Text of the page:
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New Islamic conference tackles age-old tourist problems: money and fun

ISFAHAN, Iran, Oct 3 (AFP) - Ministers and top officials from some two dozen Muslim nations on Tuesday opened the first-ever international conference aimed at promoting tourism in the Islamic world.

Iran is hosting the gathering in the ancient city of Isfahan, one of its touristic showpieces, as Muslim nations bid for a larger share of the international travel industry whose annual revenues are estimated at around 440 billion dollars.

But with cheap air fares literally giving holiday-makers a world to choose from, Muslim nations such as Iran -- where alcohol is forbidden and women must keep covered from head to toe -- face a tough battle to win the tourist dollar.

"Why should we look upon tourism from a Western point of view?" said Mohammad Moezzaddine, Iran's deputy culture minister for tourism, who points to the world's more than one billion Muslims as an untapped market.

"Only three nations -- Iran, Saudi Arabia and Sudan -- insist on these kinds of limitations," he said. "We should look at developing tourism in Islamic nations around the world."

According to statistics from the World Tourism Organisation, Islamic countries get only around six percent of annual tourism revenues worldwide -- what Moezzeddine calls "a low figure for lands which have been home to most divine prophets and the cradle of great civilisations."

But while the conference is aimed at developing inter-Islamic tourism, some officials say that relative poverty in many Muslim nations makes the idea of an Islamic tourism industry impractical.

"If you take an Iranian, say, who makes 100 dollars a month, how can he go to Malaysia or Singapore?" said one official at the conference who asked not to be named. "There just isn't enough money."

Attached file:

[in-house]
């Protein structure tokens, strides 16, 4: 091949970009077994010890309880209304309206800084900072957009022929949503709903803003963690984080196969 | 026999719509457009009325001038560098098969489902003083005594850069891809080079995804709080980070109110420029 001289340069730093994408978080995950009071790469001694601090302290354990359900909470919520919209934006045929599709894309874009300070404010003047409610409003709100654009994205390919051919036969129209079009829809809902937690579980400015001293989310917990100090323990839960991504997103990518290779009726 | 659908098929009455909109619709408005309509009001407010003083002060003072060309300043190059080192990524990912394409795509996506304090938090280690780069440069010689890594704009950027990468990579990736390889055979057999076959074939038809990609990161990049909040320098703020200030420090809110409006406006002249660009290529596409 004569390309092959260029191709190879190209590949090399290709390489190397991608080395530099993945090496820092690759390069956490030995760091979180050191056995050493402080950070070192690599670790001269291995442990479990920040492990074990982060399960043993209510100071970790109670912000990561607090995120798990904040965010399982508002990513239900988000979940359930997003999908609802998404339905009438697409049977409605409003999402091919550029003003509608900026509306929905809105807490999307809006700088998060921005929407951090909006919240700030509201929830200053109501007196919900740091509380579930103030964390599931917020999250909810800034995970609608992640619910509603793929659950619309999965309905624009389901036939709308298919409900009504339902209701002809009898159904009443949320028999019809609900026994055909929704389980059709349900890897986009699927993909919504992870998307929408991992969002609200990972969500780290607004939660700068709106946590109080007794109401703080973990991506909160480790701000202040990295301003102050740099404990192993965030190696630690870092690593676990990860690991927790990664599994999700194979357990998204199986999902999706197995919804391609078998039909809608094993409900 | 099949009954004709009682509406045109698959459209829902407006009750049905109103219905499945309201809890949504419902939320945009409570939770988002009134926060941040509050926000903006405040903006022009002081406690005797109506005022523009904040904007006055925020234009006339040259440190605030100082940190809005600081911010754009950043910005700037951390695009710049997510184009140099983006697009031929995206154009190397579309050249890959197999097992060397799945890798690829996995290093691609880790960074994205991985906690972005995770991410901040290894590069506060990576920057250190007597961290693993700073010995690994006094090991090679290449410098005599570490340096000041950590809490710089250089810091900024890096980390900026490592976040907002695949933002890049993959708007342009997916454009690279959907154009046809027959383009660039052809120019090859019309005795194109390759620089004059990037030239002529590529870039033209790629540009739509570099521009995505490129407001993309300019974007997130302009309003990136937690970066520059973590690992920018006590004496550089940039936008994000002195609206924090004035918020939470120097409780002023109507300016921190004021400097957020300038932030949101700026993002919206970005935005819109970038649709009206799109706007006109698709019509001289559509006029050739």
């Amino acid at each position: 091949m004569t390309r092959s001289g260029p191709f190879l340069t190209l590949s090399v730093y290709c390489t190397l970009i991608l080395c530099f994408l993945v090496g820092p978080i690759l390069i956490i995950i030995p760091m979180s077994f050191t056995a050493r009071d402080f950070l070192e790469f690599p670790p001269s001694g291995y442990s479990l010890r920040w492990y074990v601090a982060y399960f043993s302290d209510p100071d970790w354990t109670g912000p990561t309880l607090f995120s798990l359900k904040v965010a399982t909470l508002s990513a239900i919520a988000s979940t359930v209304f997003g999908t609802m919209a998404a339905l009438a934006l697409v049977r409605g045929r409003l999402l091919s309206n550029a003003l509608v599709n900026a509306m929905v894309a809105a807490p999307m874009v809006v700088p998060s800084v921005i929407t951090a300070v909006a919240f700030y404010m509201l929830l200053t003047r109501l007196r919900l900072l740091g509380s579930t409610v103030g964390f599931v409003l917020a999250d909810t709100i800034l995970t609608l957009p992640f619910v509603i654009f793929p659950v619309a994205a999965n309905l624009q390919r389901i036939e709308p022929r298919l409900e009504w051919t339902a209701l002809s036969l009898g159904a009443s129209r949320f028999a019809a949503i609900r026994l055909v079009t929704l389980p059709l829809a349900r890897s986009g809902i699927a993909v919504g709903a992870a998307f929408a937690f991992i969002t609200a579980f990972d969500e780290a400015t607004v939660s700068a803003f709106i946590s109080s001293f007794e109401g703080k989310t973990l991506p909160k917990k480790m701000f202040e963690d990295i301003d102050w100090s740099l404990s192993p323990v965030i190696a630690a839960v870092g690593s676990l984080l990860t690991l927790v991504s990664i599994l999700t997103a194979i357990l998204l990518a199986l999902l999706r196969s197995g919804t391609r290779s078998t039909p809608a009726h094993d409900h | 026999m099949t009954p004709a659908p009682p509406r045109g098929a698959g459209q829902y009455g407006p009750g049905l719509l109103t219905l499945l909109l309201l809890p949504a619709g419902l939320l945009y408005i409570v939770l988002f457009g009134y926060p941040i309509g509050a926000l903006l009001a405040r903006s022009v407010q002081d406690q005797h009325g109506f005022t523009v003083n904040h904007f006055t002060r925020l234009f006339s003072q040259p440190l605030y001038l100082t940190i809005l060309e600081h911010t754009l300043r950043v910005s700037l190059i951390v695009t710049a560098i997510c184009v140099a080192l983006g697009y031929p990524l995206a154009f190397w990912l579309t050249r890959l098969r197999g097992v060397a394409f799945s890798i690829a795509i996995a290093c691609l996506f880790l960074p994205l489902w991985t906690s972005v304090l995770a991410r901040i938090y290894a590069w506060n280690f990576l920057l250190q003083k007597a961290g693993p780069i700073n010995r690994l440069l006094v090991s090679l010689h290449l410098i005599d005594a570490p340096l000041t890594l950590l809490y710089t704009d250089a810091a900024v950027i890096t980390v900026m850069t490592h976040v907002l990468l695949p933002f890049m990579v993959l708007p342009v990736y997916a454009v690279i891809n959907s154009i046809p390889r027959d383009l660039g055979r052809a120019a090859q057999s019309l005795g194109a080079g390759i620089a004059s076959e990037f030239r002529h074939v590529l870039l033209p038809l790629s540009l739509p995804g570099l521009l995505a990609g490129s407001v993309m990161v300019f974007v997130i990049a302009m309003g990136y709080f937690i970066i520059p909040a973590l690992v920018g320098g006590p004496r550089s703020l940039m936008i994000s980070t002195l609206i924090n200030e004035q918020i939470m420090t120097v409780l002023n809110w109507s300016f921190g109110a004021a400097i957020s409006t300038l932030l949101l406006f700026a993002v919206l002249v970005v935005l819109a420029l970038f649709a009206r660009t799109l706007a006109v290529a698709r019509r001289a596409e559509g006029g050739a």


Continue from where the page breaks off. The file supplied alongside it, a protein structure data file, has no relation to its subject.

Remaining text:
Ghazi Bisheh, a consultant to the Jordanian tourism ministry, believes that "relatively cheap tours" can help bring about more inter-Islamic travel but said that in Jordan, "our emphasis has been primarily on the American and European markets."

Moezzeddine acknowledged that there is also a need to counter "negative" ideas about the Islamic world in order to attract more non-Muslim tourists, especially to those countries where hotels and restaurants fall short of international standards.

He said talks are underway with the Islamic Development Bank in Saudi Arabia to attract the capital needed to make tourism more viable in nations such as Iran, where tourists are already foregoing some luxuries for the experience of a lifetime.

He said there were also plans to discuss an international hotel chain in which Islamic law would be observed, saying that visitors ultimately care more about "our cultural heritage, our ecosystem, our people, our shopping -- and our hospitality."

Yet others said privately that the boundless cultural heritage sites in nations such as Iran are still not enough to win large numbers of Western tourists, many of whom they believe are unwilling to spend their holidays in a nation with social restrictions.

"Sightseeing is secondary for most people on holiday," said one man in the tourist industry here who asked not to be named. "They want to go out and have fun, and that isn't always compatible with these restrictions."

But Moezzaddine, like many others here, believes that the attraction of culture will win out in the end, pointing to an increase of nearly 30 percent in Iran's tourism industry in recent years.

Representatives from neighbouring Iraq and as far away as Brunei and Bangladesh are here to develop an Islamic tourism industry -- even including relaxed visa restrictions between nations -- that could prove the doubters wrong.

"Economically," said consultant Bisheh, "we'd like to think this can work out."


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